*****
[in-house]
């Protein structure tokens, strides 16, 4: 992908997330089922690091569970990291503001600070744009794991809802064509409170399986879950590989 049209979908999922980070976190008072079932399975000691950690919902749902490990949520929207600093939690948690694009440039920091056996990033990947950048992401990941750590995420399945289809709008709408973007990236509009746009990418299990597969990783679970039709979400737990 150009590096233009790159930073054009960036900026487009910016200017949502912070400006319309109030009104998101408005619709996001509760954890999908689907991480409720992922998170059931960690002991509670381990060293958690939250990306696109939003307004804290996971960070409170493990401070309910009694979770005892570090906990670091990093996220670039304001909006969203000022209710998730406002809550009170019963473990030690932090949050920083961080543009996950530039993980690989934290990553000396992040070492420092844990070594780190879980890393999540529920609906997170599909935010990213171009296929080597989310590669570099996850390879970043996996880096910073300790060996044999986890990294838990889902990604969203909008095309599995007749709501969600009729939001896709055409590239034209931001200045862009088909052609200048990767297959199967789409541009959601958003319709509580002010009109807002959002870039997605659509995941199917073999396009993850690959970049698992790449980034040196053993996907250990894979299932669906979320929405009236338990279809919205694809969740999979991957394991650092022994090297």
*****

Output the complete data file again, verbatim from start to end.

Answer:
[in-house]
């Protein structure tokens, strides 16, 4: 992908997330089922690091569970990291503001600070744009794991809802064509409170399986879950590989 049209979908999922980070976190008072079932399975000691950690919902749902490990949520929207600093939690948690694009440039920091056996990033990947950048992401990941750590995420399945289809709008709408973007990236509009746009990418299990597969990783679970039709979400737990 150009590096233009790159930073054009960036900026487009910016200017949502912070400006319309109030009104998101408005619709996001509760954890999908689907991480409720992922998170059931960690002991509670381990060293958690939250990306696109939003307004804290996971960070409170493990401070309910009694979770005892570090906990670091990093996220670039304001909006969203000022209710998730406002809550009170019963473990030690932090949050920083961080543009996950530039993980690989934290990553000396992040070492420092844990070594780190879980890393999540529920609906997170599909935010990213171009296929080597989310590669570099996850390879970043996996880096910073300790060996044999986890990294838990889902990604969203909008095309599995007749709501969600009729939001896709055409590239034209931001200045862009088909052609200048990767297959199967789409541009959601958003319709509580002010009109807002959002870039997605659509995941199917073999396009993850690959970049698992790449980034040196053993996907250990894979299932669906979320929405009236338990279809919205694809969740999979991957394991650092022994090297």